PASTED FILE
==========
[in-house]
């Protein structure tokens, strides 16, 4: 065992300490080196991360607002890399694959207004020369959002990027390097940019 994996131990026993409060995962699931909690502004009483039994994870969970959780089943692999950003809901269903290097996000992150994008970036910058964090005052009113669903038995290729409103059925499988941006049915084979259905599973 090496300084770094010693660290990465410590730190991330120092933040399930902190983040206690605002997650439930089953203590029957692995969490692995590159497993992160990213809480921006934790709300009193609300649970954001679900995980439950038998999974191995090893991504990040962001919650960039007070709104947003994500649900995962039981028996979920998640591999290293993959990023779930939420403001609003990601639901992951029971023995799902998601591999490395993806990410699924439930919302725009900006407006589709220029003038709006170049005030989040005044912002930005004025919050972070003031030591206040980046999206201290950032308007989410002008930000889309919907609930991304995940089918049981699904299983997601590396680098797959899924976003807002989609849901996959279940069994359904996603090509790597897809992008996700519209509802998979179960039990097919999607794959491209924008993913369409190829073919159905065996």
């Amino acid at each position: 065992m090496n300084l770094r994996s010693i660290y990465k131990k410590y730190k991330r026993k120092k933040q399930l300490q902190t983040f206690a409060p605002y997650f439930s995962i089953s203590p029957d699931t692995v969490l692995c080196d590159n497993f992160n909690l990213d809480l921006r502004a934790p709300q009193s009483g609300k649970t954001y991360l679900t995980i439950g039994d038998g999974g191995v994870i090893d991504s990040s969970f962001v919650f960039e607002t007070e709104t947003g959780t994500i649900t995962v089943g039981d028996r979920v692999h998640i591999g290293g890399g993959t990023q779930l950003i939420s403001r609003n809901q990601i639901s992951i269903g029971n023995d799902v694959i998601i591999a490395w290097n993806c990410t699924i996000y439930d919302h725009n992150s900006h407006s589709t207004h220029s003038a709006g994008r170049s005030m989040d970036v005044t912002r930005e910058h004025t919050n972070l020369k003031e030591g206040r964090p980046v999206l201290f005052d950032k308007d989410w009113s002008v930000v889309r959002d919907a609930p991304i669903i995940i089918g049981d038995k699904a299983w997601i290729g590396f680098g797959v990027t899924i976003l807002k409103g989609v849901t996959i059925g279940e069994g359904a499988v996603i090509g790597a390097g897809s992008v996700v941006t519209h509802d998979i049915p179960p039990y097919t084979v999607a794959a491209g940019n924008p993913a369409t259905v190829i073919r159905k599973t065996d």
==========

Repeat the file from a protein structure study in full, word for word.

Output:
[in-house]
């Protein structure tokens, strides 16, 4: 065992300490080196991360607002890399694959207004020369959002990027390097940019 994996131990026993409060995962699931909690502004009483039994994870969970959780089943692999950003809901269903290097996000992150994008970036910058964090005052009113669903038995290729409103059925499988941006049915084979259905599973 090496300084770094010693660290990465410590730190991330120092933040399930902190983040206690605002997650439930089953203590029957692995969490692995590159497993992160990213809480921006934790709300009193609300649970954001679900995980439950038998999974191995090893991504990040962001919650960039007070709104947003994500649900995962039981028996979920998640591999290293993959990023779930939420403001609003990601639901992951029971023995799902998601591999490395993806990410699924439930919302725009900006407006589709220029003038709006170049005030989040005044912002930005004025919050972070003031030591206040980046999206201290950032308007989410002008930000889309919907609930991304995940089918049981699904299983997601590396680098797959899924976003807002989609849901996959279940069994359904996603090509790597897809992008996700519209509802998979179960039990097919999607794959491209924008993913369409190829073919159905065996």
């Amino acid at each position: 065992m090496n300084l770094r994996s010693i660290y990465k131990k410590y730190k991330r026993k120092k933040q399930l300490q902190t983040f206690a409060p605002y997650f439930s995962i089953s203590p029957d699931t692995v969490l692995c080196d590159n497993f992160n909690l990213d809480l921006r502004a934790p709300q009193s009483g609300k649970t954001y991360l679900t995980i439950g039994d038998g999974g191995v994870i090893d991504s990040s969970f962001v919650f960039e607002t007070e709104t947003g959780t994500i649900t995962v089943g039981d028996r979920v692999h998640i591999g290293g890399g993959t990023q779930l950003i939420s403001r609003n809901q990601i639901s992951i269903g029971n023995d799902v694959i998601i591999a490395w290097n993806c990410t699924i996000y439930d919302h725009n992150s900006h407006s589709t207004h220029s003038a709006g994008r170049s005030m989040d970036v005044t912002r930005e910058h004025t919050n972070l020369k003031e030591g206040r964090p980046v999206l201290f005052d950032k308007d989410w009113s002008v930000v889309r959002d919907a609930p991304i669903i995940i089918g049981d038995k699904a299983w997601i290729g590396f680098g797959v990027t899924i976003l807002k409103g989609v849901t996959i059925g279940e069994g359904a499988v996603i090509g790597a390097g897809s992008v996700v941006t519209h509802d998979i049915p179960p039990y097919t084979v999607a794959a491209g940019n924008p993913a369409t259905v190829i073919r159905k599973t065996d």